The Who, What, Where, When and Sometimes, Why.

Weight gain and breast cancer risk

This summary table contains detailed information about research studies. Summary tables are a useful way to look at the science behind many breast cancer guidelines and recommendations. However, to get the most out of the tables, it’s important to understand some key concepts. Learn how to read a research table.

Introduction: Weight gain in adulthood increases the risk of breast cancer. This increased risk is most clearly seen in breast cancers that occur after menopause.

Learn more about weight gain and breast cancer risk.

Learn about the strengths and weaknesses of different types of studies.

See how this risk factor compares with other risk factors for breast cancer.

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Komen Perspectives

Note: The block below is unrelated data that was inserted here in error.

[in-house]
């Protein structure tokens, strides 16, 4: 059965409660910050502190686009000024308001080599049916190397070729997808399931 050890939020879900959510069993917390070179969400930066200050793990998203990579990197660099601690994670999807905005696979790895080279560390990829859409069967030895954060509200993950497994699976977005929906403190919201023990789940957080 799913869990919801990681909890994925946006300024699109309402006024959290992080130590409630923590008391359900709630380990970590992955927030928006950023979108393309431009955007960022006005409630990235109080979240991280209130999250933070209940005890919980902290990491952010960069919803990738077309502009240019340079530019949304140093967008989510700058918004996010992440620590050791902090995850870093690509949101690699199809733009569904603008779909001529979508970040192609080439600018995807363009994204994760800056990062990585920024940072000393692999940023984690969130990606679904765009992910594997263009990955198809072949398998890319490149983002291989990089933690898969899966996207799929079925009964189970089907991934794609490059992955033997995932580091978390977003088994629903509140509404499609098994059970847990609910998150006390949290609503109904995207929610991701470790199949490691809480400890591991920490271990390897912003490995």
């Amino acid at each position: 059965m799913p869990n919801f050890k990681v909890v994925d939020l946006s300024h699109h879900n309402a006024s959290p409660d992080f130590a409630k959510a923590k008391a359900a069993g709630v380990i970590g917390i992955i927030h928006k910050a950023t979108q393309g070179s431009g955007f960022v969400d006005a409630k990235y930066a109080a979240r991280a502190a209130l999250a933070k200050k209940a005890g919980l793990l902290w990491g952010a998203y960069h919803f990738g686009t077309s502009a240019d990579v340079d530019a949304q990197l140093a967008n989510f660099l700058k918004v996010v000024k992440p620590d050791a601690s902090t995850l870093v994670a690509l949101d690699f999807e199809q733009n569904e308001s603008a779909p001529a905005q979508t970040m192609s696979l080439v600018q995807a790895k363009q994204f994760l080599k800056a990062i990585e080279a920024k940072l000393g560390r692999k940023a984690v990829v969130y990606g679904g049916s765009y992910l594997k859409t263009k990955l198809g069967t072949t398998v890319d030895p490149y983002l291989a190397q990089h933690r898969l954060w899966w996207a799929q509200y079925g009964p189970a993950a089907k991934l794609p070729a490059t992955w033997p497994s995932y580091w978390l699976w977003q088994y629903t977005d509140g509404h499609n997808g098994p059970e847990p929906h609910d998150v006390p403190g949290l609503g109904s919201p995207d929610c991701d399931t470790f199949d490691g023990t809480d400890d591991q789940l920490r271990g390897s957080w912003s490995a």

Read Komen’s perspective on body weight and breast cancer risk.*

* Please note, the information provided within Komen Perspectives articles is only current as of the date of posting. Therefore, some information may be out of date.

Study selection criteria: Prospective cohort studies with at least 1,000 breast cancer cases, pooled analyses and meta-analyses.

Table note: Relative risk above 1 indicates increased risk. Relative risk below 1 indicates decreased risk. 

Menopausal hormone therapy (MHT) is FDA-approved for the short-term relief of menopausal symptoms. Women who use MHT have an increased risk of breast cancer. This increased breast cancer risk due to MHT may make it difficult to see an increased risk from body weight in study data. For this reason, many studies report findings by MHT use. MHT may also be called postmenopausal hormone therapy or hormone replacement therapy (HRT).

Learn more about menopausal hormone therapy and breast cancer risk.

Study

Study Population
(number of participants)

Follow-up
(years)

Time of Weight Gain